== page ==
There are approximately 200 million people of African descent in the Americas, yet, despite comprising one third of the region’s population, Afro-descendants are one of the most vulnerable minority groups in the hemisphere.
It should be noted that in the Declaration of Santiago and the Declaration of Durban, the American states recognized that people of African descent have to confront obstacles as a result of the social discrimination and prejudice that prevail in public and private institutions and also recognized that this is due to centuries of racism, racial discrimination and enslavement and of the denial by history of many of their rights This situation also results in a lack of recognition for the contribution of this group to the cultural heritage of the Americas.
The Latin America and Caribbean region is characterized by significant racial and ethnic diversity. However, Afro-descendants and indigenous populations experience disproportionate levels of poverty, discrimination, human rights abuses, social exclusion, poor political representation, and other barriers that hinder their development and capacity to compete on equal footing with the rest of the population in the region.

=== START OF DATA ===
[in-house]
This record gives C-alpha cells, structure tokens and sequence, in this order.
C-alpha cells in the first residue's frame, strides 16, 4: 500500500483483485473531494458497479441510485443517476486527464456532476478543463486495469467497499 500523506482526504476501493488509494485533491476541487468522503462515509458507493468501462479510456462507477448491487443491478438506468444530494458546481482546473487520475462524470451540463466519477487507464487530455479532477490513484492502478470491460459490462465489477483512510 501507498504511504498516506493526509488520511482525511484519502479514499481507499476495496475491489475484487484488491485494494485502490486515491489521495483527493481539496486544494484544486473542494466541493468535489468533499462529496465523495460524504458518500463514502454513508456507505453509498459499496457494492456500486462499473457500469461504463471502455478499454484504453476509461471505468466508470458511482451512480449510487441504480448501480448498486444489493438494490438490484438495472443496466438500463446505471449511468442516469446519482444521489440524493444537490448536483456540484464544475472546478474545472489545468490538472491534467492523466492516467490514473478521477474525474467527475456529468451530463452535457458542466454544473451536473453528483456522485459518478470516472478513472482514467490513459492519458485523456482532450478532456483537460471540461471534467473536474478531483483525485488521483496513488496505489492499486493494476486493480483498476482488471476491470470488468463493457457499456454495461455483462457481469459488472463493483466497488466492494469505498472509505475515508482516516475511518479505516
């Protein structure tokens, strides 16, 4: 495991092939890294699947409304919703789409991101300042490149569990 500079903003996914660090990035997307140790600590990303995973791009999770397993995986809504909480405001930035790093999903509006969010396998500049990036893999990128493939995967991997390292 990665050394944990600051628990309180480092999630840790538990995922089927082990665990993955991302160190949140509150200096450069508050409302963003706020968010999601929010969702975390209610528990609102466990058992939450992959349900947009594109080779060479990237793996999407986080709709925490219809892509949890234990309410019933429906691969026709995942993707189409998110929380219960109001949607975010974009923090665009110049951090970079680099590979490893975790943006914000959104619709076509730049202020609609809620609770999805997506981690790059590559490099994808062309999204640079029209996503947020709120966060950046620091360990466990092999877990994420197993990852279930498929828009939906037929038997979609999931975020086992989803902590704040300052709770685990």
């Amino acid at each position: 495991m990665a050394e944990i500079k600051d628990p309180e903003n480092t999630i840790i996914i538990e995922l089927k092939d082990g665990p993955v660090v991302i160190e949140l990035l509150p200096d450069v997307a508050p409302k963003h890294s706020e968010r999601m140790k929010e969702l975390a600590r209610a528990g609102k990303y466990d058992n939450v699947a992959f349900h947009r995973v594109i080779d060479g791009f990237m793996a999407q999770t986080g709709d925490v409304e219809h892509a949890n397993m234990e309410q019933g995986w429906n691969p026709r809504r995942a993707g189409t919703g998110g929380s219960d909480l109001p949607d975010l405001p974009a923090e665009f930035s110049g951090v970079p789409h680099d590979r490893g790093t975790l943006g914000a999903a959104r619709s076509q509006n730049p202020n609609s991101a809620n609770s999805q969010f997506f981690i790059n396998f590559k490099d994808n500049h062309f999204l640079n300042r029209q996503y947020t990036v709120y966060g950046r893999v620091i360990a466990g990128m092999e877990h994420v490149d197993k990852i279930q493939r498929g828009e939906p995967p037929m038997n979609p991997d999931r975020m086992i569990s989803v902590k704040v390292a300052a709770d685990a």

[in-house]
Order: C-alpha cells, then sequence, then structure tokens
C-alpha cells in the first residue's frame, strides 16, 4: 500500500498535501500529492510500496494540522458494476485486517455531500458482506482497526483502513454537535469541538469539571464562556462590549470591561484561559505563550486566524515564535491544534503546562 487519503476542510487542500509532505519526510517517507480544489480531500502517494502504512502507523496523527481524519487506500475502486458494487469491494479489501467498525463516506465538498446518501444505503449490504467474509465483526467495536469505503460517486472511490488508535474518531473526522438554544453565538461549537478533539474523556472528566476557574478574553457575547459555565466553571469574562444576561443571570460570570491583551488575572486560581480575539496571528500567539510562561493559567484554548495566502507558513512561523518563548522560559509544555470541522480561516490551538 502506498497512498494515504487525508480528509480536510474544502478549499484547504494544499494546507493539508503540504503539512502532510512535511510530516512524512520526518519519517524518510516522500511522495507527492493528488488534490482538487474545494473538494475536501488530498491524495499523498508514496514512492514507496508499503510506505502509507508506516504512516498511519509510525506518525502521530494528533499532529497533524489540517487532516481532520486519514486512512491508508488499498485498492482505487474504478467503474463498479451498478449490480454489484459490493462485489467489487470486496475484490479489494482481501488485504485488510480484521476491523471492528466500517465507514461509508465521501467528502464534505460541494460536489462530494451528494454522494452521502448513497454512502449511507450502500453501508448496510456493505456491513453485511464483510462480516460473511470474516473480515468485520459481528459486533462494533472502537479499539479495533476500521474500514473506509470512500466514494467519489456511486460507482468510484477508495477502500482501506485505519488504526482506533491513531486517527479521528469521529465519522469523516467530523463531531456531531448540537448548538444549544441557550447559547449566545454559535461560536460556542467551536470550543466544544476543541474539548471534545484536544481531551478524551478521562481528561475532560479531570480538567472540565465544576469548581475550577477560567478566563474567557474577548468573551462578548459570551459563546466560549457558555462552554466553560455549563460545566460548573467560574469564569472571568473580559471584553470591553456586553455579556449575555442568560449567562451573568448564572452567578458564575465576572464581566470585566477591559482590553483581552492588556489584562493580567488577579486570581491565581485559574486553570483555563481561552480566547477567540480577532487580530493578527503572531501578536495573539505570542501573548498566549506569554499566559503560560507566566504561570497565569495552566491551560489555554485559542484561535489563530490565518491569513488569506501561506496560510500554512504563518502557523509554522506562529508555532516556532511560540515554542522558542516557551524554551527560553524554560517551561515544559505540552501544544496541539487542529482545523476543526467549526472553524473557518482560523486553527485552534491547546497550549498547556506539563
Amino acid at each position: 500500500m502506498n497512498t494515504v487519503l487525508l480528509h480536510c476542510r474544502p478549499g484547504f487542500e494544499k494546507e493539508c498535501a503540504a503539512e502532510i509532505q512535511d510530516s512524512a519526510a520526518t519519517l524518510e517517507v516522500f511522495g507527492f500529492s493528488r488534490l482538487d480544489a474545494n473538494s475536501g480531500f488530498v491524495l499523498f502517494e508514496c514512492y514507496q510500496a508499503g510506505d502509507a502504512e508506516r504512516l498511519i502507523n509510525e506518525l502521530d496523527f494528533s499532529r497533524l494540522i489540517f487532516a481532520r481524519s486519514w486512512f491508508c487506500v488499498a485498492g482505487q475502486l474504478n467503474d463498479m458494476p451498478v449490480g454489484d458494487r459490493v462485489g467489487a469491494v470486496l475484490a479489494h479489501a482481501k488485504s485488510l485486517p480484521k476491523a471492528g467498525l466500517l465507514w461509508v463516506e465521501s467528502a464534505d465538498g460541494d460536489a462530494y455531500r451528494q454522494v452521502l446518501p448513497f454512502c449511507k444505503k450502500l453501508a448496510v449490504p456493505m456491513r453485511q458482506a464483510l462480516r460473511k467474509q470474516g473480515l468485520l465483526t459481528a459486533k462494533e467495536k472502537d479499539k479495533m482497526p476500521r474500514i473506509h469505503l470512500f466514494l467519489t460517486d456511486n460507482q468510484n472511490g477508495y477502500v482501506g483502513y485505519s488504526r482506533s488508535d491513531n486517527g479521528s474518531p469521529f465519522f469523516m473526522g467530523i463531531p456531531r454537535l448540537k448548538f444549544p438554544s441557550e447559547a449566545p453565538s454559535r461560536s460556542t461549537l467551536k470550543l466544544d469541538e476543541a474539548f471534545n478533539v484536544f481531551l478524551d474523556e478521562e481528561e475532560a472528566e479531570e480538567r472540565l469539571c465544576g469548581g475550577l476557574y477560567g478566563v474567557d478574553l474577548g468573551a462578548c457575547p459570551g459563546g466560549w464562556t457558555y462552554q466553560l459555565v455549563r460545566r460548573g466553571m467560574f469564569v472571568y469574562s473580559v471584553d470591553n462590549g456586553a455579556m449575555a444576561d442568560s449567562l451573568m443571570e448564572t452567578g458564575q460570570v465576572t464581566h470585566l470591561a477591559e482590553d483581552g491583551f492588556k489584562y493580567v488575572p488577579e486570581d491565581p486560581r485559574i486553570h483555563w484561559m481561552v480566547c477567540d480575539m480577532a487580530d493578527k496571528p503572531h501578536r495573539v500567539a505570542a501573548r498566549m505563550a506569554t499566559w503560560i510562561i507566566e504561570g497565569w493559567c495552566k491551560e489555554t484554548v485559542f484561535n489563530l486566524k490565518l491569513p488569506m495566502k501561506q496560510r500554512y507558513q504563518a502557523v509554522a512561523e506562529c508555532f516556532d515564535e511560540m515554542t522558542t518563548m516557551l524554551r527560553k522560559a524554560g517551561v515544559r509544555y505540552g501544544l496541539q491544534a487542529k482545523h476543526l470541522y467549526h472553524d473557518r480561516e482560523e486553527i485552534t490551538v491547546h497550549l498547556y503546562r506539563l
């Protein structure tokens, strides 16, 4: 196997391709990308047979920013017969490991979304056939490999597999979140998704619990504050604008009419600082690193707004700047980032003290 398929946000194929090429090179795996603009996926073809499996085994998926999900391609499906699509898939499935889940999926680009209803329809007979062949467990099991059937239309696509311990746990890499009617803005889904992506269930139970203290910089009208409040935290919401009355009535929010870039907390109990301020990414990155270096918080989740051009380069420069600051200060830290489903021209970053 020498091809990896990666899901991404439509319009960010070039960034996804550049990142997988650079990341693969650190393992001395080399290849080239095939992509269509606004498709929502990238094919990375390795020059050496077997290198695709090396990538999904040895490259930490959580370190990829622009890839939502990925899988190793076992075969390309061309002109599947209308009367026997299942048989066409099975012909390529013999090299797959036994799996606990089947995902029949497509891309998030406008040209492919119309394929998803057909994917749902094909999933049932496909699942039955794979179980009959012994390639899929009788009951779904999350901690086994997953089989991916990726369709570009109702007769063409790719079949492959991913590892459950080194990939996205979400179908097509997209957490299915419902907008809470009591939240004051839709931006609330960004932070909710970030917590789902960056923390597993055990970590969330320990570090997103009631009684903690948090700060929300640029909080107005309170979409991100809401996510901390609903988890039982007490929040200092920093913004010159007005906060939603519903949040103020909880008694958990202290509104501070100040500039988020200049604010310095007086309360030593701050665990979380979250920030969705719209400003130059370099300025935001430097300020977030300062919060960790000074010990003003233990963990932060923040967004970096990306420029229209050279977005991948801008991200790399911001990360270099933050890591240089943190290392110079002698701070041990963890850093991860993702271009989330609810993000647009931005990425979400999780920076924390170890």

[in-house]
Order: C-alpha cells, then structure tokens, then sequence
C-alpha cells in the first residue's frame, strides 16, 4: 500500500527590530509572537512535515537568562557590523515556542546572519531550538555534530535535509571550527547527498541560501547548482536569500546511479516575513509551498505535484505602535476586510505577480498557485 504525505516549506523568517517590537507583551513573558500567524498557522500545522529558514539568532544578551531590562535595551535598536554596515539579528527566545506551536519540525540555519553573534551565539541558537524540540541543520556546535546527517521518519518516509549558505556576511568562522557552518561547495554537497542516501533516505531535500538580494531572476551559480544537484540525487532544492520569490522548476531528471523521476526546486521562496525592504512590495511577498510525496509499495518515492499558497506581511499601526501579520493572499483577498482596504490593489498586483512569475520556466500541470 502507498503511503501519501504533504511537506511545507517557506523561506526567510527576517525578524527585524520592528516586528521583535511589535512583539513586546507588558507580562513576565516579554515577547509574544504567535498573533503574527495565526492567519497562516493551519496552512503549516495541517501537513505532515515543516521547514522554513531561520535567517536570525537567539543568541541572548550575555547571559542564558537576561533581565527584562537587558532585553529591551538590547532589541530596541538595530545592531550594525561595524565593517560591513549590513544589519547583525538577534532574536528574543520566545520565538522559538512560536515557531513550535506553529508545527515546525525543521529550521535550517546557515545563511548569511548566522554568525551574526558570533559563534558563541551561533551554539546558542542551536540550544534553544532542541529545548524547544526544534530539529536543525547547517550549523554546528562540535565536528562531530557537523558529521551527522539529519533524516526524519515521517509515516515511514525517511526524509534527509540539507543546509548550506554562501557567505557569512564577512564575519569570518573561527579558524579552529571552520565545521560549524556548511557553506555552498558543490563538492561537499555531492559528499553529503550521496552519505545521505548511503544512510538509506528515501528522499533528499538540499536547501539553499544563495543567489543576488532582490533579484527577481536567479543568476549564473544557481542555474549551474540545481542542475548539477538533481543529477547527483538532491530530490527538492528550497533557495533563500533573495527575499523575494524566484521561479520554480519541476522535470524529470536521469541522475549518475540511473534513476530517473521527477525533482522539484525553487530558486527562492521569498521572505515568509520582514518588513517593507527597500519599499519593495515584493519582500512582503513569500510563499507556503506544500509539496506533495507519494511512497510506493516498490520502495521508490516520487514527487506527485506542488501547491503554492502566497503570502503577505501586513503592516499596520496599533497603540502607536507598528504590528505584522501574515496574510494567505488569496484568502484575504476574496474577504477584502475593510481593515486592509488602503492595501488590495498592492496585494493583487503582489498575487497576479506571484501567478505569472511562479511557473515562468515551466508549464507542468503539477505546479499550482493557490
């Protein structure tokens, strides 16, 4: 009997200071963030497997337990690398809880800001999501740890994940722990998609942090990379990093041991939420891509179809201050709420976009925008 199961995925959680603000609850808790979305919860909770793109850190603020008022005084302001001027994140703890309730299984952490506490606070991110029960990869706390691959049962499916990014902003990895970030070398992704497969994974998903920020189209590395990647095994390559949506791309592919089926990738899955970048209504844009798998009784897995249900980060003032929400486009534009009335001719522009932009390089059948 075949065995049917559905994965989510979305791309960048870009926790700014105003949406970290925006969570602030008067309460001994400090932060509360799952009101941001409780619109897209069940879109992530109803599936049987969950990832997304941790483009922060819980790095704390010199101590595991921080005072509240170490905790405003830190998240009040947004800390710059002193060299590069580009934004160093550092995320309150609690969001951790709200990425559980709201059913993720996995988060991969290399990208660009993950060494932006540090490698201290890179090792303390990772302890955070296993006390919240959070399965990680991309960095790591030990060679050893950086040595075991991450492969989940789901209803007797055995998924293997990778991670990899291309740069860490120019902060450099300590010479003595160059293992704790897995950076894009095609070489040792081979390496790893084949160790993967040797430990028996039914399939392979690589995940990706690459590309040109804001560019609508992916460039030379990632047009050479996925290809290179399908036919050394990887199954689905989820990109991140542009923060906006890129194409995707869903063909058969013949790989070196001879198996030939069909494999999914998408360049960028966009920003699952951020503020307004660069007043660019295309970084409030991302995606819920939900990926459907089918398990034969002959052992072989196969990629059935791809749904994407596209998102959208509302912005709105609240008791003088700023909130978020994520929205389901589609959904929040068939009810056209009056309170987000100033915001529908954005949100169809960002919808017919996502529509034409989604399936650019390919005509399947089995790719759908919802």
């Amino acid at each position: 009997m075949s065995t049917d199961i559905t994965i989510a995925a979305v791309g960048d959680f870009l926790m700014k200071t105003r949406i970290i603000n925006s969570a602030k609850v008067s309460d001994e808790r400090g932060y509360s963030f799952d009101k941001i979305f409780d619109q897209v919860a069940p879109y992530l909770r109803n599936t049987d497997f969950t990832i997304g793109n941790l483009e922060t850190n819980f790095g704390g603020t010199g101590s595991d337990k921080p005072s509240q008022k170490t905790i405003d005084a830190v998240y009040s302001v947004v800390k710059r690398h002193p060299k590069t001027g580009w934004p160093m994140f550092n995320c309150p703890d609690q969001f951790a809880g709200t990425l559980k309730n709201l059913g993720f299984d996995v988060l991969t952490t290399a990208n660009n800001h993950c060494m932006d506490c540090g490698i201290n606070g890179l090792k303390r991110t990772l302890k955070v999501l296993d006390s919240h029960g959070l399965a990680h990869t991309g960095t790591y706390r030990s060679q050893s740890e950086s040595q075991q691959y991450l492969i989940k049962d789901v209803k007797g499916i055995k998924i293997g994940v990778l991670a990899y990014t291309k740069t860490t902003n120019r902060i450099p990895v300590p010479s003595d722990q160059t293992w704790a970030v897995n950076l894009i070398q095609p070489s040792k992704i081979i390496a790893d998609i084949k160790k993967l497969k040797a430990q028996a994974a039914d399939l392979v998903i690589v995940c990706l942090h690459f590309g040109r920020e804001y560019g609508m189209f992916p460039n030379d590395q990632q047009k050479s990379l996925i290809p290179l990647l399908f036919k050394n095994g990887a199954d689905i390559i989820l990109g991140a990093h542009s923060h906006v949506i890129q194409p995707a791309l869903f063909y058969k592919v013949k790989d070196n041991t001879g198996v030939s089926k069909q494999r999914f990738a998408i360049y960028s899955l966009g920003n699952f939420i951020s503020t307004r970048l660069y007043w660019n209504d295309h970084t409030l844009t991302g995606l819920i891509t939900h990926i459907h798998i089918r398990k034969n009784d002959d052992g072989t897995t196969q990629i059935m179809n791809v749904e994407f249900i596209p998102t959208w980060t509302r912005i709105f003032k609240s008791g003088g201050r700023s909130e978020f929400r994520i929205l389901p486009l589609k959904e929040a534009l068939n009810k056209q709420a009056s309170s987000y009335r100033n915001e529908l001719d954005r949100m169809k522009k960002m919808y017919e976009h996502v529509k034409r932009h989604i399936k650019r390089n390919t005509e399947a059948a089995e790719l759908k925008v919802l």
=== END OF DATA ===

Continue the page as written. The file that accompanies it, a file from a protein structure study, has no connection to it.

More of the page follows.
Income Generation and Employment
Latin America and the Caribbean, which is a result of limited access to the formal labor market, often due to lack of education and discrimination, and barriers in access to financial resources and entrepreneurship development. This is often made worse by unfavorable economic conditions in many areas with predominantly Afro-descendant and indigenous populations, which face stagnant market conditions and limited formal employment opportunities.